How the end of net neutrality could affect online marketing
The FCC Chairman’s proposal, due for a vote in mid-December, could dramatically change the way digital marketing and advertising works.
The impact on digital marketing from the elimination of net neutrality will be “profound.”
That’s according to Ryan Singel, a fellow at Stanford Law School’s Center for Internet and Society and an expert on net neutrality.
If the proposal from Federal Communications Commission (FCC) chairman Ajit Pai is approved at the agency’s December 14 meeting, the way the internet has operated since it began as a public communications service in the mid-90s will fundamentally change.
Since that beginning, analyst David Raab pointed out, “it’s been a very level playing field in terms of access.” Your blog and CBS’s have the same ability to reach users, without giant organizations receiving preference or pricing advantages as they do in TV or print distribution.
The basic principle, Stanford law professor Barbara van Schewick wrote recently on Medium, is that Internet Service Providers (ISPs) “don’t get to pick winners and losers on the Internet.”
This, she noted, has been “a well-oiled free market at work.”
Over the last 15 years or so, Singel pointed out, net neutrality has essentially been the way the internet has worked, although there have been a variety of court and FCC decisions batting around the concept.
Under the latest FCC decision in 2015, internet providers were classified as “common carriers,” the same as telephone service providers and requiring that all traffic be handled the same way. Pai’s proposal seeks to once again classify internet providers as “information services,” and thus able to block content they don’t like or charge different fees to sites and apps for access to their service or to fast transmission lanes.
Without net neutrality, Verizon and its mobile subsidiary, Verizon Wireless, might decide, for instance, to block other online-only news services, since Verizon Communications owns Yahoo News. Or AT&T could determine that anyone providing streaming video needs to pay more for access, thus giving YouTube a huge advantage over, say, a small educational video site like Brightstorm.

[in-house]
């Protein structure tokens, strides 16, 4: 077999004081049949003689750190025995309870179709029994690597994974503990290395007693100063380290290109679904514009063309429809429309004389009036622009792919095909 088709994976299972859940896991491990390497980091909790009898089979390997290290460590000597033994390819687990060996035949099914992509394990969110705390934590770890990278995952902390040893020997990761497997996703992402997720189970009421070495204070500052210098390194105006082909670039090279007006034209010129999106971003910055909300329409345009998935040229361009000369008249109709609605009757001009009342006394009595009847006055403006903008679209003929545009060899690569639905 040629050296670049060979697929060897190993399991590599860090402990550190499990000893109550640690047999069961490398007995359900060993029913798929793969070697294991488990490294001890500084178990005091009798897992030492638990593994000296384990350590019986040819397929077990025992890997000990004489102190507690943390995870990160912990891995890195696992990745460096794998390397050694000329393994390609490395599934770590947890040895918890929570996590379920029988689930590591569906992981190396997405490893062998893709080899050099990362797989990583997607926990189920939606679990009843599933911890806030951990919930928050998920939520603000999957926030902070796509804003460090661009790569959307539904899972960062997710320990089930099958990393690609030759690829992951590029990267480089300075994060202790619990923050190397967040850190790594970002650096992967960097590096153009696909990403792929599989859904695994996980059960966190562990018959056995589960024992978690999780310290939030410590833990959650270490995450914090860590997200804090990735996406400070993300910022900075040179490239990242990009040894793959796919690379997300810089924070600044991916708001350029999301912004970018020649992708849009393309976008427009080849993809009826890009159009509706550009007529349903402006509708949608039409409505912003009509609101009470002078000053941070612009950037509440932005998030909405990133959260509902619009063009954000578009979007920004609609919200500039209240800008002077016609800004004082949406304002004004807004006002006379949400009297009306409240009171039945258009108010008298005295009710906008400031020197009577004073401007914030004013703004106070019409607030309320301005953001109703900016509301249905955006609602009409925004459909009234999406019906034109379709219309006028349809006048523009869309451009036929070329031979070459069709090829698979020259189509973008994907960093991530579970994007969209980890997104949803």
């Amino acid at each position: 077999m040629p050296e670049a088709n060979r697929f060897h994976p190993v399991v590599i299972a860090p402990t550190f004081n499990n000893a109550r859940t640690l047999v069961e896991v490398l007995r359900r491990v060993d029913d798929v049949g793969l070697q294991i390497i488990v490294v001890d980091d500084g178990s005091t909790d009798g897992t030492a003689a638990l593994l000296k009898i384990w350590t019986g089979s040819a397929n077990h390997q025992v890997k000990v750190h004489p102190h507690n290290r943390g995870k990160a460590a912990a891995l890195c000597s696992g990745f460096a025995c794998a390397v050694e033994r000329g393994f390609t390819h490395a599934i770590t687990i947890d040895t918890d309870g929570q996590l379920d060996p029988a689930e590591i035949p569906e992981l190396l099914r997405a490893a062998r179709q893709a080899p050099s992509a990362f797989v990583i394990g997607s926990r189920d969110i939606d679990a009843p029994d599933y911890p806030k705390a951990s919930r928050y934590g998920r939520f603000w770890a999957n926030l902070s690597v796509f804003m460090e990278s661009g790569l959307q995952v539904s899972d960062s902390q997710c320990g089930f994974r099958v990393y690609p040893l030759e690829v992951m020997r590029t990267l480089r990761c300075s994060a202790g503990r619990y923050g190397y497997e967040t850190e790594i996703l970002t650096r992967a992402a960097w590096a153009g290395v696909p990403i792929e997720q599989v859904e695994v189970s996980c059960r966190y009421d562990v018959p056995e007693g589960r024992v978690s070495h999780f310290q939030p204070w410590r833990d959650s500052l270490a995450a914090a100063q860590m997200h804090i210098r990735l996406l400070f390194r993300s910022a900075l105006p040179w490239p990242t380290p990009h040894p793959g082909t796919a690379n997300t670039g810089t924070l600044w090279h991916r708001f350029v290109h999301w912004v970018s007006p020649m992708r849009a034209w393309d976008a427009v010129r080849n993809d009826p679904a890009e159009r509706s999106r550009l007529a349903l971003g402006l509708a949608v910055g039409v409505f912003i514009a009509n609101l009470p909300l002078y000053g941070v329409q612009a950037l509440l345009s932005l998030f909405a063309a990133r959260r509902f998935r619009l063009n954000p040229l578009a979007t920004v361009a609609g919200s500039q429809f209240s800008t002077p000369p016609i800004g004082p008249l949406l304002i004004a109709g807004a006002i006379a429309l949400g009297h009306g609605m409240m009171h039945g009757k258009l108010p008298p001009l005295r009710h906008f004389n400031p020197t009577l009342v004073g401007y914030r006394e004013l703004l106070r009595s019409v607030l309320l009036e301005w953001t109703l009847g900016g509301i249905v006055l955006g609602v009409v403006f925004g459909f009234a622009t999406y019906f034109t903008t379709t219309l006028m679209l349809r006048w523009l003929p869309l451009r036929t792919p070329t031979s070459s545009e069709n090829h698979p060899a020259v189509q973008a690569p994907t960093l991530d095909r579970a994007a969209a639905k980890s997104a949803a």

The broadband providers have been trying to get more control over the internet for at least a decade, Singel said. And, if Pai’s proposal is approved at the December meeting, their dream will go into effect within 30 to 90 days.
The effects will probably not be immediately felt, he predicted, but will creep up “like water boiling a frog.”
And they could fundamentally change how online marketing has worked so far.
One of the biggest impacts could be on freemium marketing. Born on the internet, freemium marketing makes your online product or service available for free during a trial period or with access to lower levels of features.
Word gets around, and the loss in sales is made up by the fact that the marketer has paid almost nothing to get the product/service in the hands of customers, who then pay for premium levels.
But freemium marketing has been built on the idea of uniform availability. Everyone who found your company could sign up as part of their modest monthly internet fee. Without net neutrality, however, some companies may find themselves blocked because they compete with a similar offering from the blocking ISP.
Or they may have to pay an access fee to reach potential customers, thus boosting the price of freemium’s formerly low-cost strategy. Or some customers may have to pay a lot more to use the free product, especially if it involves video.
Similarly, content marketing and inbound marketing may have to go back to the drawing board. That’s because their free white papers or webinars may similarly have to deal with competitive blocking, access fees or unequal availability to all potential customers.